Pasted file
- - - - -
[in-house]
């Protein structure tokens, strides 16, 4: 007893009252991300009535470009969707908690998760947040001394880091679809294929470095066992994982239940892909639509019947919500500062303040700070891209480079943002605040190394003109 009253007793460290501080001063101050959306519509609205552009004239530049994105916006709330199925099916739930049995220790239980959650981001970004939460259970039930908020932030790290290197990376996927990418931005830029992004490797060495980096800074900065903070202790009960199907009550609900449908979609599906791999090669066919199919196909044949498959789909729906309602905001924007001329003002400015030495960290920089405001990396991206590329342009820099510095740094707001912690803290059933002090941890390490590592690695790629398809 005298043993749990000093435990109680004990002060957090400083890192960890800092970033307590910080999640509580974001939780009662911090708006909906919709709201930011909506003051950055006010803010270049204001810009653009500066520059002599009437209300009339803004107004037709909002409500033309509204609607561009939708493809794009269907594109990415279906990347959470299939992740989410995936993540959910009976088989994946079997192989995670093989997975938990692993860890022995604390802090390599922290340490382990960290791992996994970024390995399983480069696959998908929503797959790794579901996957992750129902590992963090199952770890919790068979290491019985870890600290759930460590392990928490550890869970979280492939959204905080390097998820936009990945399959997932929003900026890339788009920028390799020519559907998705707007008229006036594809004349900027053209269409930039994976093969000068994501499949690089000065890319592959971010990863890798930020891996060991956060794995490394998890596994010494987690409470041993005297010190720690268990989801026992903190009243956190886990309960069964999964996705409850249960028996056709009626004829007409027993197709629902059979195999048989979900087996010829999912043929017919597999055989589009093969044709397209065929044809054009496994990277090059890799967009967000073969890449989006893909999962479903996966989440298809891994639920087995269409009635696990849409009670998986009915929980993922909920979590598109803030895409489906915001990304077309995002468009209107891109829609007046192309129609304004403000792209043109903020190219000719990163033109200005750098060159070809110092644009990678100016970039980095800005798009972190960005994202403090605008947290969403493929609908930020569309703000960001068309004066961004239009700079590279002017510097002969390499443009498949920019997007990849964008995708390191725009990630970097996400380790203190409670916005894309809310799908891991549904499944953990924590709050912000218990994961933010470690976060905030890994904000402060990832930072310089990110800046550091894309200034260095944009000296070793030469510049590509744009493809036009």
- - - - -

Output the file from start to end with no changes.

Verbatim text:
[in-house]
């Protein structure tokens, strides 16, 4: 007893009252991300009535470009969707908690998760947040001394880091679809294929470095066992994982239940892909639509019947919500500062303040700070891209480079943002605040190394003109 009253007793460290501080001063101050959306519509609205552009004239530049994105916006709330199925099916739930049995220790239980959650981001970004939460259970039930908020932030790290290197990376996927990418931005830029992004490797060495980096800074900065903070202790009960199907009550609900449908979609599906791999090669066919199919196909044949498959789909729906309602905001924007001329003002400015030495960290920089405001990396991206590329342009820099510095740094707001912690803290059933002090941890390490590592690695790629398809 005298043993749990000093435990109680004990002060957090400083890192960890800092970033307590910080999640509580974001939780009662911090708006909906919709709201930011909506003051950055006010803010270049204001810009653009500066520059002599009437209300009339803004107004037709909002409500033309509204609607561009939708493809794009269907594109990415279906990347959470299939992740989410995936993540959910009976088989994946079997192989995670093989997975938990692993860890022995604390802090390599922290340490382990960290791992996994970024390995399983480069696959998908929503797959790794579901996957992750129902590992963090199952770890919790068979290491019985870890600290759930460590392990928490550890869970979280492939959204905080390097998820936009990945399959997932929003900026890339788009920028390799020519559907998705707007008229006036594809004349900027053209269409930039994976093969000068994501499949690089000065890319592959971010990863890798930020891996060991956060794995490394998890596994010494987690409470041993005297010190720690268990989801026992903190009243956190886990309960069964999964996705409850249960028996056709009626004829007409027993197709629902059979195999048989979900087996010829999912043929017919597999055989589009093969044709397209065929044809054009496994990277090059890799967009967000073969890449989006893909999962479903996966989440298809891994639920087995269409009635696990849409009670998986009915929980993922909920979590598109803030895409489906915001990304077309995002468009209107891109829609007046192309129609304004403000792209043109903020190219000719990163033109200005750098060159070809110092644009990678100016970039980095800005798009972190960005994202403090605008947290969403493929609908930020569309703000960001068309004066961004239009700079590279002017510097002969390499443009498949920019997007990849964008995708390191725009990630970097996400380790203190409670916005894309809310799908891991549904499944953990924590709050912000218990994961933010470690976060905030890994904000402060990832930072310089990110800046550091894309200034260095944009000296070793030469510049590509744009493809036009």